New legislation would promote college fire sprinklers
PATTERSON, N.Y.—A bill to promote fire sprinklers in student housing, including sororities and fraternities, has just been reintroduced in Congress.
The National Fire Sprinkler Association (NFSA) is highlighting the bill on its web site, saying that the Stephanie Tubbs Jones College Fire Prevention Act has been reintroduced by members of the Ohio delegation: Sen. Sherrod Brown, D-Avon, and Rep. Marcia Fudge, D-Cleveland.
According to the NFSA, which is based here, “The act would establish an incentive program within the Department of Education to promote the installation of fire sprinkler systems in qualified student housing. The program will provide competitive matching grants that will fund up to half of the installation costs, with priority given to applicants that demonstrate the greatest financial need. The legislation would reserve at least 10 percent of the funds in the grant program for historically black colleges and universities and other minority-serving institutions and at least 10 percent of the funds for fraternities and sororities.”
This is actually the seventh time the bill has been introduced in Congress, Ed Comeau, publisher of Campus Firewatch, a monthly, electronic newspaper about campus fire safety, told Security Systems News. However, he said, it’s not atypical for legislation to return repeatedly until it gains enough sponsorship and support for passage. “It’s certainly a life saving type of legislation. You have to keep trying,” he said.
Comeau said it was first introduced in 2000 by then-Sen. John Edwards (D-N.C) following a 2000 dormitory fire at Seton Hall University in New Jersey that killed three students. Comeau said Edwards also was motivated by a fatal fire in 1996 at a fraternity at the University of North Carolina in Chapel Hill.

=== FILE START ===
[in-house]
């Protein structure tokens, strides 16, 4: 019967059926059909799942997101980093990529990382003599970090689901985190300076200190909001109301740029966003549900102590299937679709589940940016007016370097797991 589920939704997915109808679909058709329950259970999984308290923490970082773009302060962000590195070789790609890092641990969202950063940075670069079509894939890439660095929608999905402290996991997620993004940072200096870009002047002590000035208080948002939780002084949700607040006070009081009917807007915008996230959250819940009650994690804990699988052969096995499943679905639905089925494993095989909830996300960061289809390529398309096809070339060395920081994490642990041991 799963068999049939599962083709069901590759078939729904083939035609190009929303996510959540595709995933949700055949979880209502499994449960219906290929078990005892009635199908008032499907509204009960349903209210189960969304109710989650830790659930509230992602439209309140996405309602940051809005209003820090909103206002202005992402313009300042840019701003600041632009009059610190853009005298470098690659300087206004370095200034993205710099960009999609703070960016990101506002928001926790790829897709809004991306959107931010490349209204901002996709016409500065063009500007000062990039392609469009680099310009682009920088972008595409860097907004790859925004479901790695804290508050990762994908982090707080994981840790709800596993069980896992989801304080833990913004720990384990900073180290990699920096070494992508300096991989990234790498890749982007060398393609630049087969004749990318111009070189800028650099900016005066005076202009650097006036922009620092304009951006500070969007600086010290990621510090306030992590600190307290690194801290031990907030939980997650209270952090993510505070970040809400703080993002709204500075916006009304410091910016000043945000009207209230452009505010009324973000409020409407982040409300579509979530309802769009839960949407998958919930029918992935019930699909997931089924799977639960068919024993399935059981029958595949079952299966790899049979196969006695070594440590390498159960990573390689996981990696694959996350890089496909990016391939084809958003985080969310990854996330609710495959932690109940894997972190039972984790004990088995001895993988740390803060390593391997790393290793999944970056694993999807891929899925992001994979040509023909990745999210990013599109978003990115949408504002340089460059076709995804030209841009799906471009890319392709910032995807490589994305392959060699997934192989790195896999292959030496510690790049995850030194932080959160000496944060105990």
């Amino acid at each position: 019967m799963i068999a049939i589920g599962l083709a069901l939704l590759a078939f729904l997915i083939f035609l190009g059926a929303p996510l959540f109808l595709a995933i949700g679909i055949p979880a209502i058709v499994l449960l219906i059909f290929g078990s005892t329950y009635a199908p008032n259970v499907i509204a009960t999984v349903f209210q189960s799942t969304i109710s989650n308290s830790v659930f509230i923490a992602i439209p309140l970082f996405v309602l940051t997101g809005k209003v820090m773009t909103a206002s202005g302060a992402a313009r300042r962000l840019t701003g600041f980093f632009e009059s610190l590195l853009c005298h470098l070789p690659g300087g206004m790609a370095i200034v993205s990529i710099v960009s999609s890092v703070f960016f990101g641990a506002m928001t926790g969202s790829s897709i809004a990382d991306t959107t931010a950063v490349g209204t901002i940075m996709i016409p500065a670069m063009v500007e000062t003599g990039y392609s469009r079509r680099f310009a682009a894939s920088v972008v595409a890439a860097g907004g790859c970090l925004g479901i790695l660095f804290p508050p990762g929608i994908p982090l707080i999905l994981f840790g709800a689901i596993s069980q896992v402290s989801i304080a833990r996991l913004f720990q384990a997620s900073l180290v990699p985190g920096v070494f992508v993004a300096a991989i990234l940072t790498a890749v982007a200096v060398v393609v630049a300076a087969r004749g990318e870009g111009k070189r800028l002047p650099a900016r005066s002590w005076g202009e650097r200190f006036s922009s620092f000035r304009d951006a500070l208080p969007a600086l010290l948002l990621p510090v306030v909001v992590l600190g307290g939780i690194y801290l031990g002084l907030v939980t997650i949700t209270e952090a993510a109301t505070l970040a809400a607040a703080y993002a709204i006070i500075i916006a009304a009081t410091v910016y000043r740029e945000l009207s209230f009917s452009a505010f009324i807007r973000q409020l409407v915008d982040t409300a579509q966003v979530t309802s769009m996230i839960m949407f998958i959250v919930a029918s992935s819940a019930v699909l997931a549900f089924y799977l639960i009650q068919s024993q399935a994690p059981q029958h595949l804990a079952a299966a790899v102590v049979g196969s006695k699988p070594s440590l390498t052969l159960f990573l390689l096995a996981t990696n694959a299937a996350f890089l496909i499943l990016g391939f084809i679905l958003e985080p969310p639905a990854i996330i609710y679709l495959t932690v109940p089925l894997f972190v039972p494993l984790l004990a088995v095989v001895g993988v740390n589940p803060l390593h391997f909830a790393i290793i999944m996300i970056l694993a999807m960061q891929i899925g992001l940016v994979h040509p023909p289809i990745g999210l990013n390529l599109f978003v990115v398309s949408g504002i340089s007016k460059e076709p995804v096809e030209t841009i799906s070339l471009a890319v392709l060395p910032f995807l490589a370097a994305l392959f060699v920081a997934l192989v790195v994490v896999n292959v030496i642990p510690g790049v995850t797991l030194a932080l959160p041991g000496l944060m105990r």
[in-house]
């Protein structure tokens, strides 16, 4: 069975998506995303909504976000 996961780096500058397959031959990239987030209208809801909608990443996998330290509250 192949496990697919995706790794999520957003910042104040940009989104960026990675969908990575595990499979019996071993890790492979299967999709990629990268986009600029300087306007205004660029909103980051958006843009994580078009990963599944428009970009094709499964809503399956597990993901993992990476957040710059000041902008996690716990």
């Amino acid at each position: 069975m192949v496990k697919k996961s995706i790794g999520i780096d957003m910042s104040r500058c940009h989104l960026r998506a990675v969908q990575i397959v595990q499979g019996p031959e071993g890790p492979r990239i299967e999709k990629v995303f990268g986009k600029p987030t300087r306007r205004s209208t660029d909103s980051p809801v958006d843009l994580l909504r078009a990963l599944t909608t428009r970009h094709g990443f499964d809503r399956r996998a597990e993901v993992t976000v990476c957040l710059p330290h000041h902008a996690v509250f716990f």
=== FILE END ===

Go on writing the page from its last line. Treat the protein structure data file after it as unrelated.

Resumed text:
Then, in 2001, Ohio Congresswoman Stephanie Tubbs Jones introduced the legislation, Comeau said. She died in 2008 and the bill is named after her.
Comeau said, “In this day and age, any bill that’s calling for money is going to have a tough row to hoe.” But he urged industry members to contact their elected members of Congress to tell them to support the bill, which would cover Greek housing, not just dormitories.
He said that sprinklers recently saved lives in a fire last week at a fraternity near Michigan State University in East Lansing, Mich.
News reports cite authorities saying they had to break down doors and rouse drunken students to rescue them from the Oct. 28 blaze. A fire marshal said that there would have been fatalities if sprinklers had not been in the building. “Unquestionably, here’s an example of the effect of sprinklers saving lives,” Comeau said.